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Peoples v. FCA US, LLC

United States District Court, E.D. Michigan, Southern Division

May 24, 2017

FCA US, LLC, Defendant.


          MARK A. GOLDSMITH United States District Judge

         This is a disability discrimination, retaliation, and hostile work environment case brought under the Americans with Disabilities Act (“ADA”), 42 U.S.C. § 12101 et seq., Title VII of the Civil Rights Act of 1964 (“Title VII”), 42 U.S.C. § 2000e-2 et seq., and Michigan's Persons with Disabilities Civil Rights Act (“PWDCRA”), Mich. Comp. Laws § 37.1101 et seq.. Plaintiff also alleges negligent infliction of emotional distress under Michigan law. For the reasons set forth below, Defendant's motion for summary judgment (Dkt. 37) is granted, and Plaintiff's cross-motion for summary judgment (Dkt. 38) is denied.

         I. BACKGROUND

         In 2011, Plaintiff Frederick Peoples began working for Defendant FCA US, LLC (“Chrysler”) in the chassis department of the Sterling Heights Assembly Plant (“SHAP”) in Sterling Heights, Michigan. See Pl. Statement of Material Facts (“SMF”) ¶ 1, Pl. Br. at 7. In August 2011, Peoples complained to his superiors that the rotation schedule was not being observed, and management agreed. Id. ¶¶ 3-4.[1] According to Peoples, this complaint led to a confrontation with a coworker on August 15, 2011. Id. ¶ 6. Peoples claims that the co-worker initiated the confrontation. See Pl. Dep. Tr. at 25:7-9 (Dkt. 37-2). Chrysler investigated the incident, and no one was disciplined. See Def. SMF ¶ 3.

         Due to a back injury, Peoples missed work from October 14, 2011 to January 4, 2012. Id. ¶ 4. Peoples then worked for two weeks, disagreed that his new duties complied with his new restrictions, and went back on approved medical leave from January 18, 2012, through April 9, 2012. Id. ¶ 5.

         On May 7, 2012, Peoples was involved in another interpersonal confrontation, again based upon rotation schedules. Id. ¶ 6. Peoples claims that his co-workers were the aggressors. See Pl. Resp. at 8 (Dkt. 42) (citing Pl. Dep. Tr. at 119-121). This confrontation led to Peoples being taken to the plant medical office. Id. Subsequently, Peoples's physicians diagnosed him with post-traumatic stress disorder. See Pl. SMF ¶ 64 (citing 7/10/2012 Diagnosis, Ex. L to Pl. Mot. (Dkt. 39-12)). On the basis of this diagnosis, Peoples did not return to work until February 18, 2013. Id. ¶ 70; Def. SMF ¶ 8.[2]

         On June 18, 2012, Peoples filed an EEOC charge in connection with the August 2011 and May 2012 disputes, alleging race and disability discrimination, as well as retaliation. See Def. SMF ¶ 25; see also 2012 EEOC Charge, Ex. Z to Def. Mot. (Dkt. 37-27). Peoples thereafter received a Right to Sue letter dated February 19, 2013. Def. SMF ¶ 25; see also 2/19/2013 Right to Sue Letter, Ex. AA to Def. Mot. (Dkt. 37-28). He had 90 days to file suit from that point, see 2/19/2013 Right to Sue Letter, but he did not file within that timeframe.

         While Plaintiff was on leave from May 2012 to February 2013, he was sent for an independent medical examination (“IME”) by Sedgwick, the company responsible for overseeing disability and medical leave requests for Chrysler. Def. SMF ¶ 11. The IME report recommended that Peoples be granted an accommodation in the form of “permanent transfer to a different Chrysler plant” other than SHAP. Id.; see also Wolf IME, Ex. L to Def. Mot. (Dkt. 37-13). In a letter dated January 15, 2013, Chrysler offered Peoples two reassignment options: (i) the “paint shop, ” which was still on the SHAP campus, but in a separate building; or (ii) the Warren truck assembly plant. See Def. SMF ¶ 12; see also 1/15/2013 Letter, Ex. M to Def. Mot. (Dkt. 37-14). Peoples selected the paint shop position. Def. SMF ¶ 13 (citing 2/6/2013 Letter, Ex. G to Def. Mot. (Dkt. 37-8)).[3]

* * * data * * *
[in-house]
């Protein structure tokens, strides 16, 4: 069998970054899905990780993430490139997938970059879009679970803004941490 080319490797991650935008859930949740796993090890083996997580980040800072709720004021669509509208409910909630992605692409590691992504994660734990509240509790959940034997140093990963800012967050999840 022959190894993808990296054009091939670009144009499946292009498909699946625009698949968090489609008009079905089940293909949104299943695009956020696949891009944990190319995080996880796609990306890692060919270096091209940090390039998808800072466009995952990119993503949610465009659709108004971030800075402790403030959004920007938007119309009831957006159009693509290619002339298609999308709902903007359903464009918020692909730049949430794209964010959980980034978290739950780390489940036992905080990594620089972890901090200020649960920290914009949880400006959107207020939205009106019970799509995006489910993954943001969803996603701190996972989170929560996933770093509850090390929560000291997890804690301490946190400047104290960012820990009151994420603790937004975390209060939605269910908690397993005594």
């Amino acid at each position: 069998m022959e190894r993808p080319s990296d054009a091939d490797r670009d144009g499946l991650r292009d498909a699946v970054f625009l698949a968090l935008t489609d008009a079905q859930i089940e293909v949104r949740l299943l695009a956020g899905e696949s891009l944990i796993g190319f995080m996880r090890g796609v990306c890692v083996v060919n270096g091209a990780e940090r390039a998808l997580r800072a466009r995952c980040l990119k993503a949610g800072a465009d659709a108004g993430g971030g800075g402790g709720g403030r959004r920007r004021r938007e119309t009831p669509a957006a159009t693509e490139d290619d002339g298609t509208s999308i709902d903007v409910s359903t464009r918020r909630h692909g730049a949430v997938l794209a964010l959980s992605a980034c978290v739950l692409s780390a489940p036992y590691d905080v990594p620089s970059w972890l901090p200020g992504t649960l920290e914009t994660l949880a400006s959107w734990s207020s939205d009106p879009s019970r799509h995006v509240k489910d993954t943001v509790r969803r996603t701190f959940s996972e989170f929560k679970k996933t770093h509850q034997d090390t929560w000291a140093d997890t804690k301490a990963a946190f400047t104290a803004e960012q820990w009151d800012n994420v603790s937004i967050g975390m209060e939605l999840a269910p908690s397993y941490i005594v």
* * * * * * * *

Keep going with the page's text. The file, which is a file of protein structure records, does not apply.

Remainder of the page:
When Peoples returned to work on February 18, 2013, he reported to the paint shop. Id. ¶ 13. He was again injured on March 9, 2013, allegedly due to Chrysler's rotation violations, necessitating more leave time. Id. ¶ 14; Pl. SMF ¶ 73.

         While on this stretch of medical leave, Peoples contends that he was sent for another IME on February 4, 2014, this time to address his mental health. See Pl. SMF ¶¶ 73-77. He returned to work in March 2014. Def. SMF ¶ 15. He was again injured on July 2, 2014, and he went on medical leave. Id. ¶ 16.

         Peoples returned to work on October 14 or 15, 2014. Id. ¶ 17 (October 15); Pl. SMF ¶ 78 (October 14). For four days, Peoples trained on a stationary car door to learn the position of paint seal operator, after which, on October 21, 2014, he was directed to perform his tasks on the assembly line. Def. SMF ¶ 17. In uncertain terms, Peoples claims that this work violated his medical restrictions and that he told Chrysler so. See Pl. Resp. at 9 (citing Pl. Dep. Tr. at 178-183). The plant doctor, however, had determined that the job did not violate Peoples's restrictions. See Devine Dep. Tr., Ex. K to Pl. Mot., at 125:9-15 (Dkt. 39-11) (“Dr. McCormick determined that the operation did not violate his restrictions . . . .”).[4] Peoples could not keep up with the line's pace, the line had to be shut down, and he was disciplined via written warning. Def. SMF ¶ 17; Pl. SMF ¶ 81.